This holiday season millions of families will come together to celebrate their respective festivals and engage in myriad rituals. These may include exchanging gifts, singing songs, giving thanks, and most importantly, preparing and consuming the holiday feast.
Archaeological evidence shows that such communally shared meals have long been vital components of human rituals. My colleague Leore Grosman and I discovered the earliest evidence of a ritual feast at a 12,000-year-old archaeological site in northern Israel and learned how feasts came to be integral components of modern-day ritual practice.
First, what are rituals?
Rituals involve meaningful, often repeated actions. In modern-day practices they are expressed through rites such as the hooding of a doctoral student, birthdays, weddings, or even sipping wine at Holy Communion or lighting Hanukkah candles.
Ritual practice may have emerged along with other early modern human behaviors more than 100,000 years ago. However, proving this with material evidence is a challenge. For example, researchers have found that both Neanderthals and early modern humans buried their dead, but scholars weren’t certain whether this was for spiritual or symbolic reasons and not for something more mundane like maintaining site hygiene. Likewise, the discovery of 100,000-year-old symbolic artifacts like pierced shell ornaments and decorated chunks of red ochre in caves in South Africa, was not sufficient to prove that they were part of any ritual activities.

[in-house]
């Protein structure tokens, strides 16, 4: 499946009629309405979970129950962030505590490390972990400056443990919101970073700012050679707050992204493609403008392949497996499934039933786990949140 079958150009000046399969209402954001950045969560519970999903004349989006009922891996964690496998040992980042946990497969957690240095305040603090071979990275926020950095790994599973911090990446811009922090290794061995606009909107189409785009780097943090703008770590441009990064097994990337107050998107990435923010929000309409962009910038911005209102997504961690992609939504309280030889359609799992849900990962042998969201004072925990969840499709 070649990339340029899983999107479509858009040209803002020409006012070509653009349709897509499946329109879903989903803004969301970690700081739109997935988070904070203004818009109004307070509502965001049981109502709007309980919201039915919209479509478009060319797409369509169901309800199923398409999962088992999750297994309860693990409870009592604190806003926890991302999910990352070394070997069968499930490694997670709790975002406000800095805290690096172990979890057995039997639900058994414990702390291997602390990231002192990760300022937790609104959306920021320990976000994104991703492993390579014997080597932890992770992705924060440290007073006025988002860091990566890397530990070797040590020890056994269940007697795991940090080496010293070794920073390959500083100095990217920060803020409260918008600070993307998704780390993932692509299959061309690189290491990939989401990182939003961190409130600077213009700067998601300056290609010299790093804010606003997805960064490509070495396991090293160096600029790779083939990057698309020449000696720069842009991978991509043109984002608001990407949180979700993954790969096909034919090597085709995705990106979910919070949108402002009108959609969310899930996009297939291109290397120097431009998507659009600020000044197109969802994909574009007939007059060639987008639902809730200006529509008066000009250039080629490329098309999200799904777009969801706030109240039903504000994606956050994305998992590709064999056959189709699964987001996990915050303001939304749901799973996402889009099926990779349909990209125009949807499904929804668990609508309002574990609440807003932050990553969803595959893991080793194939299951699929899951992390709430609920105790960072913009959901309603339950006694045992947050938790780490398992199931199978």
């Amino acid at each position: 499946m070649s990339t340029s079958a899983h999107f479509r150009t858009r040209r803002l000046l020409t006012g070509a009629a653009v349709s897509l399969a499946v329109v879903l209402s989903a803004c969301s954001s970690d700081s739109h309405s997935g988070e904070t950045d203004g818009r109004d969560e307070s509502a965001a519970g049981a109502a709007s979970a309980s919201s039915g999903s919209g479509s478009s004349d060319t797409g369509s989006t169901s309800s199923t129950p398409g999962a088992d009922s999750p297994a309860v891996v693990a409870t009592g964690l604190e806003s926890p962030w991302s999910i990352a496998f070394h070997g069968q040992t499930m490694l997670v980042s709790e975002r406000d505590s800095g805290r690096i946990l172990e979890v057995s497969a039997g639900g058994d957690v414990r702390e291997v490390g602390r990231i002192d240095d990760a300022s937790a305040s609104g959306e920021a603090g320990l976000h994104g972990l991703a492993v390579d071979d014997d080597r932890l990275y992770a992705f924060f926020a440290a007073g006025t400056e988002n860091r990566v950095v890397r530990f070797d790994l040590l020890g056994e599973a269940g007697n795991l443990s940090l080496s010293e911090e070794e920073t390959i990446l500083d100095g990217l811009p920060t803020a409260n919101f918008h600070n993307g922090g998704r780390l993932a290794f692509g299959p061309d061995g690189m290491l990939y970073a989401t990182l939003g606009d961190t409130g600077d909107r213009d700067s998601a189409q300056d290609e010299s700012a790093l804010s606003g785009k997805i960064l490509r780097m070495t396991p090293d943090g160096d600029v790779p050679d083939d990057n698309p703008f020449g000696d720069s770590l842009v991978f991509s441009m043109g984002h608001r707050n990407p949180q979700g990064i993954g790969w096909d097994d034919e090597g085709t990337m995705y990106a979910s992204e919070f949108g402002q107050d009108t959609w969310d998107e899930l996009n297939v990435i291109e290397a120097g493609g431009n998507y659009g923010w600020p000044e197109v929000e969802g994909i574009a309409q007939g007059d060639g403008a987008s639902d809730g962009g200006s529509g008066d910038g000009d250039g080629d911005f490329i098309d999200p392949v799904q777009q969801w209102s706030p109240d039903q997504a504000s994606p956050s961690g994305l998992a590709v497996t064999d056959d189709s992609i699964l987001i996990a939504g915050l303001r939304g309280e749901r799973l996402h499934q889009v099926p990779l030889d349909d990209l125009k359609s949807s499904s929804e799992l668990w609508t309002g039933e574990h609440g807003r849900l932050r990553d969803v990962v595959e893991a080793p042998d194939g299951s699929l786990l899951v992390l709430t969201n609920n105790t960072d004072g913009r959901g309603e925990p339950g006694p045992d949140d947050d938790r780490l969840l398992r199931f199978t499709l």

It was only when archaeologists found these artifacts, placed in graves going back 40,000-20,000 years, that it was confirmed they were part of ritual practice.
The first feasts
We had a similar experience during our research. When Leore Grosman and I first embarked on the excavations at Hilazon Tachtit in the late 1990s, we were only hoping to document the activities of the last hunter-gatherers in Israel, at what appeared to be a small campsite. It was only over several seasons of excavation that it slowly became clear to us that this was not a site where people had lived. Rather it was a site for rituals.
No houses, fireplaces, or cooking areas were recovered. Instead the cave yielded the skeletal remains of at least 28 individuals interred in three pits and two small structures.
One of these structures contained the complete skeleton of an older woman, who we interpreted as a shaman based on her special treatment at death. Her grave stood apart due to its fine construction – the walls were plastered with clay and inset with flat stone slabs. Even more remarkable was the eclectic array of animal body parts buried alongside of her. The pelvis of a leopard, the wing tip of an eagle, the skulls of two martens, and many other unusual body parts surrounded her skeleton.
The butchered remnants of more than 90 tortoises buried in the grave and the leftovers of at least three wild cattle deposited in a second adjacent depression excavated in the cave floor represent the remains of a funeral feast.
The outstanding preservation of the grave enabled us to detect multiple phases of a ritual performance that included the consumption of the feast, the burial of the woman, and the filling of the grave in several stages, including the intentional deposition of garbage from the feast.